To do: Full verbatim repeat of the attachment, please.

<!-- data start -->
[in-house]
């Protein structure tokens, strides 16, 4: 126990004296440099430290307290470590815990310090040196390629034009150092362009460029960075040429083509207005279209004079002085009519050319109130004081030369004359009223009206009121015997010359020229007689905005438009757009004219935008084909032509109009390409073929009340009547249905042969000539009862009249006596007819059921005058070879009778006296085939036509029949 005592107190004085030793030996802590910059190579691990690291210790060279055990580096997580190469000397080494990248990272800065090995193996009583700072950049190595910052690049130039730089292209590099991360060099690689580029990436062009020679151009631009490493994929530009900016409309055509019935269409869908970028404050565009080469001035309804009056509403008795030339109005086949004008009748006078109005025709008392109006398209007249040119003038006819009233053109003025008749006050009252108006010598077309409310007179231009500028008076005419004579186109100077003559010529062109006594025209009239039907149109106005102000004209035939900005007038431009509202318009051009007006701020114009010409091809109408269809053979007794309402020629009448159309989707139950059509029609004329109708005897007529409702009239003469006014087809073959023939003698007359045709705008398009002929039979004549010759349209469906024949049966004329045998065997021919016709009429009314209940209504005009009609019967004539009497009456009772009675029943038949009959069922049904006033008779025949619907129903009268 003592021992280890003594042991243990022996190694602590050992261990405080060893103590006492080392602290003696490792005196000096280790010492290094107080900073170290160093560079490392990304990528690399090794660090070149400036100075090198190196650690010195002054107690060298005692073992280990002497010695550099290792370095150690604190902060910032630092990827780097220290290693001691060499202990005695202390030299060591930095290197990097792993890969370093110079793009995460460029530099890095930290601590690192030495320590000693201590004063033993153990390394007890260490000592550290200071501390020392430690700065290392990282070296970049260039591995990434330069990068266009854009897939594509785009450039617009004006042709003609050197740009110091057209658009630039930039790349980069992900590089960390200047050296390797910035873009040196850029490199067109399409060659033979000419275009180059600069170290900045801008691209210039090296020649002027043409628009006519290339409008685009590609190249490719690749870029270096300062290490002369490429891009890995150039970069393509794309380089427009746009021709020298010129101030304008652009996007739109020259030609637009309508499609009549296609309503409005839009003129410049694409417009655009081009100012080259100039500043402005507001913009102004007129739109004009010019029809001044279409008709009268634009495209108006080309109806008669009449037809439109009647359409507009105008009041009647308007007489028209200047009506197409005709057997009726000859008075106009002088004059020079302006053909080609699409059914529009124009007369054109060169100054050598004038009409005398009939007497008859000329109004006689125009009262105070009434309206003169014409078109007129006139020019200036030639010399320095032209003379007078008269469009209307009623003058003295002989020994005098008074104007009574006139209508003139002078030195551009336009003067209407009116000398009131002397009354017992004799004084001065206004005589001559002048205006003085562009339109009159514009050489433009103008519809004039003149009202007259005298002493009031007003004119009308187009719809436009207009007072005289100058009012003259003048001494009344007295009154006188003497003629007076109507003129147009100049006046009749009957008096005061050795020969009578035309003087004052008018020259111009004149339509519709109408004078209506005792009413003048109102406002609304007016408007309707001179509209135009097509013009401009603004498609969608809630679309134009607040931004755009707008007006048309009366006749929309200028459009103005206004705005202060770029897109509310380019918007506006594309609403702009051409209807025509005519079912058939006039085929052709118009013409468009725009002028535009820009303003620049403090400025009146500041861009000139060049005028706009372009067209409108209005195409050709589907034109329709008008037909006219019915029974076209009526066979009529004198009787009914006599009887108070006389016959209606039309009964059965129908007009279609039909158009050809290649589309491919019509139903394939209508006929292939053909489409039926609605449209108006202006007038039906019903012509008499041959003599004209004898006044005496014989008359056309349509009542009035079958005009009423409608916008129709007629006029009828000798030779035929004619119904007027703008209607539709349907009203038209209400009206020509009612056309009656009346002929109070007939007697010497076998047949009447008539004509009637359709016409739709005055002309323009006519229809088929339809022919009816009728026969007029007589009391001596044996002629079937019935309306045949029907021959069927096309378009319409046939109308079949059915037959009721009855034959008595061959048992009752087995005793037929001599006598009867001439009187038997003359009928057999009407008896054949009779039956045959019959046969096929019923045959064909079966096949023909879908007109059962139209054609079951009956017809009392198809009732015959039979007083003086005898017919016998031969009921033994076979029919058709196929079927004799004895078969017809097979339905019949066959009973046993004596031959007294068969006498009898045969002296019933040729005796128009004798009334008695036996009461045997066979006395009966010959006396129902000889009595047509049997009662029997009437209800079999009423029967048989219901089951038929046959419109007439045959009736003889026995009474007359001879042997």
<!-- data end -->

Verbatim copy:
[in-house]
């Protein structure tokens, strides 16, 4: 126990004296440099430290307290470590815990310090040196390629034009150092362009460029960075040429083509207005279209004079002085009519050319109130004081030369004359009223009206009121015997010359020229007689905005438009757009004219935008084909032509109009390409073929009340009547249905042969000539009862009249006596007819059921005058070879009778006296085939036509029949 005592107190004085030793030996802590910059190579691990690291210790060279055990580096997580190469000397080494990248990272800065090995193996009583700072950049190595910052690049130039730089292209590099991360060099690689580029990436062009020679151009631009490493994929530009900016409309055509019935269409869908970028404050565009080469001035309804009056509403008795030339109005086949004008009748006078109005025709008392109006398209007249040119003038006819009233053109003025008749006050009252108006010598077309409310007179231009500028008076005419004579186109100077003559010529062109006594025209009239039907149109106005102000004209035939900005007038431009509202318009051009007006701020114009010409091809109408269809053979007794309402020629009448159309989707139950059509029609004329109708005897007529409702009239003469006014087809073959023939003698007359045709705008398009002929039979004549010759349209469906024949049966004329045998065997021919016709009429009314209940209504005009009609019967004539009497009456009772009675029943038949009959069922049904006033008779025949619907129903009268 003592021992280890003594042991243990022996190694602590050992261990405080060893103590006492080392602290003696490792005196000096280790010492290094107080900073170290160093560079490392990304990528690399090794660090070149400036100075090198190196650690010195002054107690060298005692073992280990002497010695550099290792370095150690604190902060910032630092990827780097220290290693001691060499202990005695202390030299060591930095290197990097792993890969370093110079793009995460460029530099890095930290601590690192030495320590000693201590004063033993153990390394007890260490000592550290200071501390020392430690700065290392990282070296970049260039591995990434330069990068266009854009897939594509785009450039617009004006042709003609050197740009110091057209658009630039930039790349980069992900590089960390200047050296390797910035873009040196850029490199067109399409060659033979000419275009180059600069170290900045801008691209210039090296020649002027043409628009006519290339409008685009590609190249490719690749870029270096300062290490002369490429891009890995150039970069393509794309380089427009746009021709020298010129101030304008652009996007739109020259030609637009309508499609009549296609309503409005839009003129410049694409417009655009081009100012080259100039500043402005507001913009102004007129739109004009010019029809001044279409008709009268634009495209108006080309109806008669009449037809439109009647359409507009105008009041009647308007007489028209200047009506197409005709057997009726000859008075106009002088004059020079302006053909080609699409059914529009124009007369054109060169100054050598004038009409005398009939007497008859000329109004006689125009009262105070009434309206003169014409078109007129006139020019200036030639010399320095032209003379007078008269469009209307009623003058003295002989020994005098008074104007009574006139209508003139002078030195551009336009003067209407009116000398009131002397009354017992004799004084001065206004005589001559002048205006003085562009339109009159514009050489433009103008519809004039003149009202007259005298002493009031007003004119009308187009719809436009207009007072005289100058009012003259003048001494009344007295009154006188003497003629007076109507003129147009100049006046009749009957008096005061050795020969009578035309003087004052008018020259111009004149339509519709109408004078209506005792009413003048109102406002609304007016408007309707001179509209135009097509013009401009603004498609969608809630679309134009607040931004755009707008007006048309009366006749929309200028459009103005206004705005202060770029897109509310380019918007506006594309609403702009051409209807025509005519079912058939006039085929052709118009013409468009725009002028535009820009303003620049403090400025009146500041861009000139060049005028706009372009067209409108209005195409050709589907034109329709008008037909006219019915029974076209009526066979009529004198009787009914006599009887108070006389016959209606039309009964059965129908007009279609039909158009050809290649589309491919019509139903394939209508006929292939053909489409039926609605449209108006202006007038039906019903012509008499041959003599004209004898006044005496014989008359056309349509009542009035079958005009009423409608916008129709007629006029009828000798030779035929004619119904007027703008209607539709349907009203038209209400009206020509009612056309009656009346002929109070007939007697010497076998047949009447008539004509009637359709016409739709005055002309323009006519229809088929339809022919009816009728026969007029007589009391001596044996002629079937019935309306045949029907021959069927096309378009319409046939109308079949059915037959009721009855034959008595061959048992009752087995005793037929001599006598009867001439009187038997003359009928057999009407008896054949009779039956045959019959046969096929019923045959064909079966096949023909879908007109059962139209054609079951009956017809009392198809009732015959039979007083003086005898017919016998031969009921033994076979029919058709196929079927004799004895078969017809097979339905019949066959009973046993004596031959007294068969006498009898045969002296019933040729005796128009004798009334008695036996009461045997066979006395009966010959006396129902000889009595047509049997009662029997009437209800079999009423029967048989219901089951038929046959419109007439045959009736003889026995009474007359001879042997």